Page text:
Choose the right shot

An outstanding image is not difficult to spot. Judges look for artistic merit, originality and innovation. I chose my winning image because it had an emotional and conservation message and showed a fundamental bond of nature in a very interesting manner.



● Mammals
● Birds
● Amphibians and Reptiles
● Invertebrates
● Plants and Fungi
● Underwater Species
● Earth’s Environments
● World in Our Hands
● Black and White
● Natural Design

Special Award: Rising Star Portfolio

Special Award: Timelapse

Special Award: Wildlife Photojournalist of the Year

Special Award: Wildlife Photographer of the Year Portfolio

Special Award: Young Wildlife Photographer of the Year (10 Years and Under, 11-14 Years, 15-17 Years)

Special Interactive Award: This year sees the launch of the WILD-I Award



Enter Wildlife Photographer of the Year 2014 to take part in the world’s most prestigious photographic event.

There are a host of new awards including Rising Star Portfolio and Timelapse and categories that will cover even more of the natural world.

You could win a trip to London to attend the exclusive awards, see your images tour the world and enjoy international media coverage.


Categories Head online to explore the new categories. Read the descriptions carefully before deciding which one is best to enter.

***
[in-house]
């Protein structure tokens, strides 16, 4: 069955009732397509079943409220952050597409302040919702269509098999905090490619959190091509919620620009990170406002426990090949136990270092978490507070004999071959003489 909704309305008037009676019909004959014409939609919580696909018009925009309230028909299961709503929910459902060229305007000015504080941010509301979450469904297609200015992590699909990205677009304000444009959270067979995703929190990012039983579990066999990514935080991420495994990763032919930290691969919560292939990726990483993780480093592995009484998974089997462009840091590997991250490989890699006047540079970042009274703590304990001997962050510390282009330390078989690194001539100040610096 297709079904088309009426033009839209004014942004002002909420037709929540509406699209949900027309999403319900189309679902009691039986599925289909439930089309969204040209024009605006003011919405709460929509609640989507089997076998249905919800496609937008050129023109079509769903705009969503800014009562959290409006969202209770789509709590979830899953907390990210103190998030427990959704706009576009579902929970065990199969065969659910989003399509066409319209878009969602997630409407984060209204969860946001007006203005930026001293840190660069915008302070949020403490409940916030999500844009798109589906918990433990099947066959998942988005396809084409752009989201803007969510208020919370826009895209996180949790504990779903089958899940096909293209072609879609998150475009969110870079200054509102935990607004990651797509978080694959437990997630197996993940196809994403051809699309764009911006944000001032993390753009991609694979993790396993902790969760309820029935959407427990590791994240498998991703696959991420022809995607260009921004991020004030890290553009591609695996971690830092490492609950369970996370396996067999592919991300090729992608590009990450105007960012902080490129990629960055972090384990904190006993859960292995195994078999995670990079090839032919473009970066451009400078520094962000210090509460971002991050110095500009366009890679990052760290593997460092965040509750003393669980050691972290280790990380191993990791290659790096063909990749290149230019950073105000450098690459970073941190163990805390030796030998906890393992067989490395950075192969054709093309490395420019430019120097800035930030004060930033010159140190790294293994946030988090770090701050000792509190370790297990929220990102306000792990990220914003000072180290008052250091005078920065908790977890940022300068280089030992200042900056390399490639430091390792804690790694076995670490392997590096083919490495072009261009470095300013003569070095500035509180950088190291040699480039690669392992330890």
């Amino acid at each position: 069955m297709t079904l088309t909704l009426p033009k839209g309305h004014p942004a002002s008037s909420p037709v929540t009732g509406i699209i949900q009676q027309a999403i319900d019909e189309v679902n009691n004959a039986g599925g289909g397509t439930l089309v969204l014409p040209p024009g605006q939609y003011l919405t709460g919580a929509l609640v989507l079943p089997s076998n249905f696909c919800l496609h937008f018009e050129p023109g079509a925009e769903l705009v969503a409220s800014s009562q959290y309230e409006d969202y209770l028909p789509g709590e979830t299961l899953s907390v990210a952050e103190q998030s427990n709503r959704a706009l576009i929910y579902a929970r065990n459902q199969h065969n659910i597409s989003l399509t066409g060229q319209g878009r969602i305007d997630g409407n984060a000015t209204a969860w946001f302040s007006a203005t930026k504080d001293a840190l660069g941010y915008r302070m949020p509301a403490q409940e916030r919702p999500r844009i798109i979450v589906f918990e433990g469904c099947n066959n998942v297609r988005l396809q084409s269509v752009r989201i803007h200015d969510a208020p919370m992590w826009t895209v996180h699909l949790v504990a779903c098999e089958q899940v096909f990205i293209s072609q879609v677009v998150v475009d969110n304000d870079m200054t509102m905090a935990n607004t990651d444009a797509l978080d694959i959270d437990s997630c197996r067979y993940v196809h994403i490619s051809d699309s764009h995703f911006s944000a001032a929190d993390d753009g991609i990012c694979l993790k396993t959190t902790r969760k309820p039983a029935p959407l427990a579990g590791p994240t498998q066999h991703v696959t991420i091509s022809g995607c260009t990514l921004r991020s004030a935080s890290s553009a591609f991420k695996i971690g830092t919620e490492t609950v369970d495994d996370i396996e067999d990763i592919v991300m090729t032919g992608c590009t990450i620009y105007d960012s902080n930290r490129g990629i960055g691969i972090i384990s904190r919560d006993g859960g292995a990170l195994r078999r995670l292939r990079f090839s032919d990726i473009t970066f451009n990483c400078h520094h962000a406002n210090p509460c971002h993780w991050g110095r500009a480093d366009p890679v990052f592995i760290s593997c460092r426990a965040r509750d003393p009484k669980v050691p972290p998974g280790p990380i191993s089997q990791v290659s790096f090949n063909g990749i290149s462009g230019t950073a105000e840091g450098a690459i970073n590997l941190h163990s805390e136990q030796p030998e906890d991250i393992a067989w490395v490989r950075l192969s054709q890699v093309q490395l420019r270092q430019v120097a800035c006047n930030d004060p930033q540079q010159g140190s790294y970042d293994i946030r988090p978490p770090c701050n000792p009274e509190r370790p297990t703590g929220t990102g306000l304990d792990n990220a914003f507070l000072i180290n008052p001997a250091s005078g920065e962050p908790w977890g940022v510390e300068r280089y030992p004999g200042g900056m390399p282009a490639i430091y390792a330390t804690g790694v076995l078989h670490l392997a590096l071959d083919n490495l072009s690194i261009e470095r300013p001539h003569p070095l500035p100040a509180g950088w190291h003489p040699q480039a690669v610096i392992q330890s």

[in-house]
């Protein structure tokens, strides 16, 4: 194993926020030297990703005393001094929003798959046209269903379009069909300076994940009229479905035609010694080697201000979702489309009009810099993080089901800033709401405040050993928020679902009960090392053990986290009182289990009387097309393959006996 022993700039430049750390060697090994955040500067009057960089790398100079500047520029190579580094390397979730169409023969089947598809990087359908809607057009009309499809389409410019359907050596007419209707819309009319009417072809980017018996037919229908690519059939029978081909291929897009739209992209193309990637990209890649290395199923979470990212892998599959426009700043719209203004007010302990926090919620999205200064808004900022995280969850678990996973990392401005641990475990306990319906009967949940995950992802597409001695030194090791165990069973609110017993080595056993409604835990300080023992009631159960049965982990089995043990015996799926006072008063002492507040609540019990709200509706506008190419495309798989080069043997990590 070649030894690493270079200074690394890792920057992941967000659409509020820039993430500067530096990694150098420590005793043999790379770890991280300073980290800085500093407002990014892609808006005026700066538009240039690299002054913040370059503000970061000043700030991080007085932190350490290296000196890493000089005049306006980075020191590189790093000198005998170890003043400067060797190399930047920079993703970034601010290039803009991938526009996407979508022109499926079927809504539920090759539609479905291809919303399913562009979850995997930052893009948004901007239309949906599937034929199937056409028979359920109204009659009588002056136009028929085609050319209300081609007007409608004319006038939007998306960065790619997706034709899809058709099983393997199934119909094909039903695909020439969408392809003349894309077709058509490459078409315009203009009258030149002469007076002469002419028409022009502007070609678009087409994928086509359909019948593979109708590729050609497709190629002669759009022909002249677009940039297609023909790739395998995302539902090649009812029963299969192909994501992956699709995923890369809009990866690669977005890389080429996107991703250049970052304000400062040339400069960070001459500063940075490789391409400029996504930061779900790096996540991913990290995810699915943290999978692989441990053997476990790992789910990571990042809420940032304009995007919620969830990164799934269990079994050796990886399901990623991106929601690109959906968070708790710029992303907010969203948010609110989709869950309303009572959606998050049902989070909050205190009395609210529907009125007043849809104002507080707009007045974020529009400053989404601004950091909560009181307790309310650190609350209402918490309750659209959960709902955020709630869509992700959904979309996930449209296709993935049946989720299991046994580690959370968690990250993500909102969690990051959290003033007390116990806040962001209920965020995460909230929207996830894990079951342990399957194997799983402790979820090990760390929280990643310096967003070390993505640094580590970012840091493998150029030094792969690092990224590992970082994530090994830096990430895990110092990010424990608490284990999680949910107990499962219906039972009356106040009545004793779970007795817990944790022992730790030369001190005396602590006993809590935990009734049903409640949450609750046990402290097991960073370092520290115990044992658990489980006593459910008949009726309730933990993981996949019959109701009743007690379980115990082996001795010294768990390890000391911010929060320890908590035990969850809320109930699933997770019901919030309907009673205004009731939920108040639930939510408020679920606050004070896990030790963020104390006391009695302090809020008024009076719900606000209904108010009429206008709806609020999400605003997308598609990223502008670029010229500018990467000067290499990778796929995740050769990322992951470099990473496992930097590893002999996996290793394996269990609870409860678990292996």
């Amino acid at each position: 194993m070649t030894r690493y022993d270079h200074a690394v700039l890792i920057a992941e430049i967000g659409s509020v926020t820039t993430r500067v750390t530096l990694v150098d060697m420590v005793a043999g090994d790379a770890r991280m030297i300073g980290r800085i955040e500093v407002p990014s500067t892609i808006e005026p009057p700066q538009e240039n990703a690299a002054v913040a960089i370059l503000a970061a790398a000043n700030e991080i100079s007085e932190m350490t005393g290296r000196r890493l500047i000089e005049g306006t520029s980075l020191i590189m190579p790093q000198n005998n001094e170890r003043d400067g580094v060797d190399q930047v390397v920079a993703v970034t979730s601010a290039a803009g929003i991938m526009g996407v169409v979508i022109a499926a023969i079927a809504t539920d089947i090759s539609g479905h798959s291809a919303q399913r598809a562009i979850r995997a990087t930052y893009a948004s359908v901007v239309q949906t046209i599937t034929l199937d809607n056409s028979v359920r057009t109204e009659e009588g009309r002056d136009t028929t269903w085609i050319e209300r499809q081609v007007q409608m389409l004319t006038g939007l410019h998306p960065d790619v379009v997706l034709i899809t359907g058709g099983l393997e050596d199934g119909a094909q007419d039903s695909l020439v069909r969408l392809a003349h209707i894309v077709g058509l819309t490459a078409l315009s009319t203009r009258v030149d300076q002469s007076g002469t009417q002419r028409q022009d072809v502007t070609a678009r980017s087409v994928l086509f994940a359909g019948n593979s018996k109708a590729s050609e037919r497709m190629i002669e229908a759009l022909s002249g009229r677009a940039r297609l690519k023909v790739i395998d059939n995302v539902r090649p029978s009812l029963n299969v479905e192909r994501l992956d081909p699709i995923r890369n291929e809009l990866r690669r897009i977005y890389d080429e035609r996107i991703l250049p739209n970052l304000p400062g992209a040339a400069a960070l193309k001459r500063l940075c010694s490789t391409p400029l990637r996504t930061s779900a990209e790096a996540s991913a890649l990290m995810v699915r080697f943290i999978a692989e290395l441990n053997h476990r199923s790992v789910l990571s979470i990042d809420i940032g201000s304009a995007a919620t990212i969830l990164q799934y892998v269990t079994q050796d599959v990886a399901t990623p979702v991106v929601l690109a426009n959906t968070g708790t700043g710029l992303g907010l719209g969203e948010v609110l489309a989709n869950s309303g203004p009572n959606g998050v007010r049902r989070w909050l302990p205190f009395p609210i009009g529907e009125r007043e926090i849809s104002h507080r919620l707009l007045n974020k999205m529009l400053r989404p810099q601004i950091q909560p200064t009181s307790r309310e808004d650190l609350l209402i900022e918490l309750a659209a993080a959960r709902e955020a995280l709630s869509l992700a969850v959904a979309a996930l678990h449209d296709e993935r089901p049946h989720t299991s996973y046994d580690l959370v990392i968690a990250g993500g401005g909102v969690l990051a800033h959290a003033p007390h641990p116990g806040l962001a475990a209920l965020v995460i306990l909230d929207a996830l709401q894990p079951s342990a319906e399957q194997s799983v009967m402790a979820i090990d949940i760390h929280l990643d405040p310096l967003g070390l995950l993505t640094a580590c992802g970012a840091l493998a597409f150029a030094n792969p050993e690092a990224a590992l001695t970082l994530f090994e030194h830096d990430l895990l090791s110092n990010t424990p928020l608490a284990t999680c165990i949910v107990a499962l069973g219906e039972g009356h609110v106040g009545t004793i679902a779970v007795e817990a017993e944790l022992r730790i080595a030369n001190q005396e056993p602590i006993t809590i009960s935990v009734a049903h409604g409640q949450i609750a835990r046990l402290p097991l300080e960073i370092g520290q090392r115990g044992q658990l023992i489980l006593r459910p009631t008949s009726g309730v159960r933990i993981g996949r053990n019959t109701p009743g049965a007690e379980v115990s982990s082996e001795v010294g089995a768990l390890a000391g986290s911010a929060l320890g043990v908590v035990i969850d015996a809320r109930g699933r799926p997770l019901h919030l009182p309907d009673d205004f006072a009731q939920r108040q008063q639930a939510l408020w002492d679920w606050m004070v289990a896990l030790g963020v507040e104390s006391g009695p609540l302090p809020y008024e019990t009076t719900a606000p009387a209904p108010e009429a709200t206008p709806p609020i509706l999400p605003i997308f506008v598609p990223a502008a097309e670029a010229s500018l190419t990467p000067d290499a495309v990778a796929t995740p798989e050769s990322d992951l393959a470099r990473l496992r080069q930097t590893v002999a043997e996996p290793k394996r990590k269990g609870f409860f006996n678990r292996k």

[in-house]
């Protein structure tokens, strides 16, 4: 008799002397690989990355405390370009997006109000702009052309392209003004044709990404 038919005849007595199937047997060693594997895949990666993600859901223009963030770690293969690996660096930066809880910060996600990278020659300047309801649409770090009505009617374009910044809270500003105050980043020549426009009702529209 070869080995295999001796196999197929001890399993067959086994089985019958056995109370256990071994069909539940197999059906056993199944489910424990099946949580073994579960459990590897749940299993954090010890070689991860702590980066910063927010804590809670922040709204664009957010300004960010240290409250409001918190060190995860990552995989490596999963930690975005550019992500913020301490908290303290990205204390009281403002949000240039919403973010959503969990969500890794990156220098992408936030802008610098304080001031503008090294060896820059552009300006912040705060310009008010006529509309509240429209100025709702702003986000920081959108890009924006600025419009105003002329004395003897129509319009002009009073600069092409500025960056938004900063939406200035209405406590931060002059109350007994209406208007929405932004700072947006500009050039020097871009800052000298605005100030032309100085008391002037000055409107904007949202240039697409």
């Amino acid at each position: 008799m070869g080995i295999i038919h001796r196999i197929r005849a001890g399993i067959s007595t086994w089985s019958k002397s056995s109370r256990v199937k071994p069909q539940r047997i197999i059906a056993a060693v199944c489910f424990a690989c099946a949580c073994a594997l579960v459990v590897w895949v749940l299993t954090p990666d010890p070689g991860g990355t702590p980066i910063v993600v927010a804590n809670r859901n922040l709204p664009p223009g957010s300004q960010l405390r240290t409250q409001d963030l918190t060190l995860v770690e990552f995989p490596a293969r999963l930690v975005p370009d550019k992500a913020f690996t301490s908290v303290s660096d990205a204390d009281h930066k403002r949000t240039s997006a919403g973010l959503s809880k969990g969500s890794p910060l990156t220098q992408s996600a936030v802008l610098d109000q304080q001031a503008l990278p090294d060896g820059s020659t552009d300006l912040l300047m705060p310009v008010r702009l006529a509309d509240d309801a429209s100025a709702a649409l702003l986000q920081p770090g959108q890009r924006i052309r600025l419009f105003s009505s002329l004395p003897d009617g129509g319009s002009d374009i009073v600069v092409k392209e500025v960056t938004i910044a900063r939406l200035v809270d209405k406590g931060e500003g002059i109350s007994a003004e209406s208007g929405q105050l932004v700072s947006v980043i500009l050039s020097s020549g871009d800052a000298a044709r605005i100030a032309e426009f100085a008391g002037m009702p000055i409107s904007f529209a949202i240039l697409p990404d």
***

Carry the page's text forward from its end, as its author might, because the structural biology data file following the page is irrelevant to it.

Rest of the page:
The rules The competition prides itself on setting the highest ethical standards for wildlife photography. It has clear rules on image editing so check online for more info.

Online information You can find details of the award categories, the rules, image-editing guidelines and answers to frequently asked questions at www.wildlifephotographeroftheyear.com

Entry fee All adult category awards cost £30 while entry to the young photographer categories (under 17 years old) is free.

Adult prizes Compete for a share of the £10,000 prize pot, inclusion in the award exhibition, and to see your photos appear in BBC Wildlife Magazine and the commemorative book.

Young competition prizes Young photographers (under 17 years old) may enter 10 of their best pictures for a chance to win £1,000, to attend the event and to get a masterclass with a leading photographer.


Deadline Entries must be received by 27 February 2014.


The competition is co-owned by BBC Worldwide and the Natural History Museum, London.


Want to get tips on great nature photography?

Whatever your level of experience, we can help you to develop your skills and take better images. Order our guide How To Photograph Wildlife at www.buysubscriptions.com/photoguide